List of Thermal Springs in CHE
Map of Thermal Springs in CHE
Featured Switzerland Hot Springs
Guide to Switzerland’s Natural Thermal Springs
In Switzerland, hot springs are called ‘mineralbad’ and ‘leukerbad.’ These sites for mineral bathing are all over the landlocked country, mostly attached to spas.
Bathing in the springs reached its height with the Swiss during the 15th century. However, the current heatwave has bolstered attendance and interest in the natural hot springs throughout the small but innovative nation.
Hot Springs in Eastern Switzerland
In southeastern Switzerland, in the town of Brigerbad, is Thermalquellen Brigerbad, a spa with indoor and outdoor pools. A cafeteria/restaurant is attached to the spa, and guests have shared that they’re required to buy one-time-use towels to dry off after a dip in the thermal water.
Just a few miles to the west of Thermalquellen Brigerbad is Walliser Alpentherme & Spa Leukerbad, an outdoor facility built around the naturally occurring hot spring. Here you can bathe in steaming water while enjoying a view of snowcapped mountains. Nudity is allowed, and it’s not unusual to see people soak in the hot spring until warm and then lie in the snow on the grounds.
At the uttermost northeast of the country is Sole Uno – Wellness World, a large therapeutic center with indoor, outdoor, and even underground pools. In addition to the spring water, the center offers saunas and rain showers. Most of this area of the country speaks German, and menus at the restaurant are in that language.
Other Eastern Hot Springs:
- Solbad & Spa Schönbühl
- Thermal Centre at Yverdon-les-Bains
- The Gruyère Baths
- Solbad BEATUS
- Mineralbad & Spa Rigi Kaltbad
- Zurich Thermal Baths & Spa
Hot Springs in Western Switzerland
At Mineralbad & Spa Rigi Kaltbad you can book a massage, bathe in the mineral water, and then take a gondola to the top of the Rigi. The spa has both indoor and outdoor pools, as well as a marked adults-only area where nudity is allowed. You can book packages that allow for bathing in the spring water and staying overnight.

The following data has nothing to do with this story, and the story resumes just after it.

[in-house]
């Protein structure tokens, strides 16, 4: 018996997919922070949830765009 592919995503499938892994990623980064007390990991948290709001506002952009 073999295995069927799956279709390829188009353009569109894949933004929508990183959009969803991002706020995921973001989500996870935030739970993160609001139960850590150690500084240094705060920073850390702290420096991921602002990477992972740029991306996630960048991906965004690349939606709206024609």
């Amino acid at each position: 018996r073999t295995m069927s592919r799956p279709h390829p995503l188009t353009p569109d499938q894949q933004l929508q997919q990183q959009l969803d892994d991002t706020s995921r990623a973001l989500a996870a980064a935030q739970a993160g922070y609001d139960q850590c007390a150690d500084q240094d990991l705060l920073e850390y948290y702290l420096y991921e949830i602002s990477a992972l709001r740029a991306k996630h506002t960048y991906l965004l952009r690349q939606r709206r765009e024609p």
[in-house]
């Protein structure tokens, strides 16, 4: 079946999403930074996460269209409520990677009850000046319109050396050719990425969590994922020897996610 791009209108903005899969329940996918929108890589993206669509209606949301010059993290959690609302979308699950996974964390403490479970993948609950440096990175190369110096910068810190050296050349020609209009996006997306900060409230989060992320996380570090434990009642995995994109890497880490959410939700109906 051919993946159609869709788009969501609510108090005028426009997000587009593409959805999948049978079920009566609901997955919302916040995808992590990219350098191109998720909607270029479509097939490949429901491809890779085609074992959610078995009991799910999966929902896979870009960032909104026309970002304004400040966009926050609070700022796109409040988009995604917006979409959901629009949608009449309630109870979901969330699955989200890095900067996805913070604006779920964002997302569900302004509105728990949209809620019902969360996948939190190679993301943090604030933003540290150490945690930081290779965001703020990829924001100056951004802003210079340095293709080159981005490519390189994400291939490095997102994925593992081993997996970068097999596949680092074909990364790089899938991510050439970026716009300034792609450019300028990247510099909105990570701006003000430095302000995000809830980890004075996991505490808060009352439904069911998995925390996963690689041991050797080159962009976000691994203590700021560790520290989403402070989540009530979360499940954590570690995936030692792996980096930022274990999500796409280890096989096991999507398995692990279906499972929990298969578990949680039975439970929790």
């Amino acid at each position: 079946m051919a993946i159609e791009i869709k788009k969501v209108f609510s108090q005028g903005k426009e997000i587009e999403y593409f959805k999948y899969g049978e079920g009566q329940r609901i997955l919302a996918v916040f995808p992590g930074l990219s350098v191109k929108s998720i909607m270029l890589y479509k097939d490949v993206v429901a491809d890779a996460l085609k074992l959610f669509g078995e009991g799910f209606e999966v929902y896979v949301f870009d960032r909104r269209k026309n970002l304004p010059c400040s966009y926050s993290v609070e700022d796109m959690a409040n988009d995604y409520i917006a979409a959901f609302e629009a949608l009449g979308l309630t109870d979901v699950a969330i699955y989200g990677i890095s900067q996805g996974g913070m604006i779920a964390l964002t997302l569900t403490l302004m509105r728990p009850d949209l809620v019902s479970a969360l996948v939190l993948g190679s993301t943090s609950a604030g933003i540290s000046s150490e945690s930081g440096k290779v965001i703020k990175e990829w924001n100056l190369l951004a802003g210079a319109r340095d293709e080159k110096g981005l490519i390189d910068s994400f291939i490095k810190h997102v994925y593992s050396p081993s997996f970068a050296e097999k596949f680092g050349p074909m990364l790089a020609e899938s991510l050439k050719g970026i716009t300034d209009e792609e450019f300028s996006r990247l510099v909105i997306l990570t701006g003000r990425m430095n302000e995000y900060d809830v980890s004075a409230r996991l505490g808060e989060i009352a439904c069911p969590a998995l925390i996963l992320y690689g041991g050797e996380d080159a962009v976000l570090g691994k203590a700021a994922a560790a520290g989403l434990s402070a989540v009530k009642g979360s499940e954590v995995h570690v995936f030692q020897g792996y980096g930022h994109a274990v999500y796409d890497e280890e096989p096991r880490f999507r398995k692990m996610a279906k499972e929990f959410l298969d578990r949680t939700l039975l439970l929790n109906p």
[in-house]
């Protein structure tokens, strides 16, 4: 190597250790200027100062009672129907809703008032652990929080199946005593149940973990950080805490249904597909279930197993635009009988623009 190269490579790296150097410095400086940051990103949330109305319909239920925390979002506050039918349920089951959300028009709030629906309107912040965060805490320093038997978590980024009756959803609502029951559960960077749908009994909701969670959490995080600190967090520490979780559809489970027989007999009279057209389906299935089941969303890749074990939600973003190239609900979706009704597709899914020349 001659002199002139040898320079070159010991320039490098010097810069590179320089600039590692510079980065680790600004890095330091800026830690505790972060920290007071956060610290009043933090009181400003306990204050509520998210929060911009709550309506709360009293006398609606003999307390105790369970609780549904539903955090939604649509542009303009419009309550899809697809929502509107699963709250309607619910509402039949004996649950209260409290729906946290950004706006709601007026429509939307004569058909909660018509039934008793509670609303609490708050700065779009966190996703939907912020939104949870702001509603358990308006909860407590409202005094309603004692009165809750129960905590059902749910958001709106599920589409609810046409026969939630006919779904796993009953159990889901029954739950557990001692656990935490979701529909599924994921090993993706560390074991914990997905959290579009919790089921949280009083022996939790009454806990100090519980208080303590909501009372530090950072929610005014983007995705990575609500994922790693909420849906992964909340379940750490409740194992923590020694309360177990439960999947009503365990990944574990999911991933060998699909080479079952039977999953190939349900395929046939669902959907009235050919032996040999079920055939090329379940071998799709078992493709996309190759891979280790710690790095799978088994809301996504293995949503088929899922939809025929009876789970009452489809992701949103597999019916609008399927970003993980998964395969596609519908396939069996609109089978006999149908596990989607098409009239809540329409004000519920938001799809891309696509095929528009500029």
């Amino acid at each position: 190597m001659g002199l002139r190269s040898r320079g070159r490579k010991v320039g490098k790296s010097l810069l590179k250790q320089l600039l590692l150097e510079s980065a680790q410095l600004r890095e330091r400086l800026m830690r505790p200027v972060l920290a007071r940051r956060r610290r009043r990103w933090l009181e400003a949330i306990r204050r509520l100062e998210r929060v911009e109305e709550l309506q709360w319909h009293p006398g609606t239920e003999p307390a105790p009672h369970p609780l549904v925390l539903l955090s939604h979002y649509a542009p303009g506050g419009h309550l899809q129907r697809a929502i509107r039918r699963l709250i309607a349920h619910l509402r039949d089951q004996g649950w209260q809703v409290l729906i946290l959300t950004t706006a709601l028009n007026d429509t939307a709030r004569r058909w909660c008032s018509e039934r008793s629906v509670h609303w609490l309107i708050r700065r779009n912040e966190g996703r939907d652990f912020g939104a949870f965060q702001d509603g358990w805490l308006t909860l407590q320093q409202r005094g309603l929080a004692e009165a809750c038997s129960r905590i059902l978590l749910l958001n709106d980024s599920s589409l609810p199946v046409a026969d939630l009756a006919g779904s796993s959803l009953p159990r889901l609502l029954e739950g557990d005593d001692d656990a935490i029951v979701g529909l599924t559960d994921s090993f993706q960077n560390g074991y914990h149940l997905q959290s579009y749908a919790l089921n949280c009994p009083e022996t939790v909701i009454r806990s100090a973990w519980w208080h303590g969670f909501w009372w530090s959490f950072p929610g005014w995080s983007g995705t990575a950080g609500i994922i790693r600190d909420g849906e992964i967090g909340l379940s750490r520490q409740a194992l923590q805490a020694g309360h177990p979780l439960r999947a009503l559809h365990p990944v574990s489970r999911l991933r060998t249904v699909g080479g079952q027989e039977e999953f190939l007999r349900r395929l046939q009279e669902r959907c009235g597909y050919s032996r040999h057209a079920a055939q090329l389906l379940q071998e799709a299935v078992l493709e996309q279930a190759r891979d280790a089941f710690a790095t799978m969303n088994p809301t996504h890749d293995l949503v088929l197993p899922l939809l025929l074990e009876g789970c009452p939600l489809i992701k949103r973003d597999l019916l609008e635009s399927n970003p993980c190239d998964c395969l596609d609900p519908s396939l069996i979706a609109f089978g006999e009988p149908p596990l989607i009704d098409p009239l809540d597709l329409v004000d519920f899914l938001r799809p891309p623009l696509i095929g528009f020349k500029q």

In z you’ll find 36.5° Wellbeing & Thermal Spa, a spa with a smaller, more intimate feel than those that cater to large groups. Here you can bathe inside under soaring Grecian arches or outside where water cascades off of rock sculptures. Like many of the spas listed above, this spa has breathtaking mountain views.
Near the Swiss border with Italy lies Termali Salini & Spa Locarno, a spot for mineral bathing with a Mediterranean theme. Unlike the circular, often naturally shaped pools that collect spring water, here the water is pumped into long, thin pools kept in the shade. Most of the pools feature small grottos that allow bathers privacy while in the spa.
Other Western Hot Springs:
- Les Bains de Lavey
- Bogn Engiadina Scuol / Engadin Bad Scuol
- 7132 Therme | Therme Vals
- Leukerbad Therme Spa
No matter where you go while in Switzerland, you’re likely to find two things nearby; a hot spring spa and otherwise unfathomable views of the mountains. Be aware that Switzerland is considered an ‘expensive’ country, both for locals and travelers.
On average, the Swiss make a higher annual income than people from other Western nations, which largely accounts for this. Keep this in mind when booking spa services.
Learn more about visiting Switzerland on our sister site, La Vida Nomad.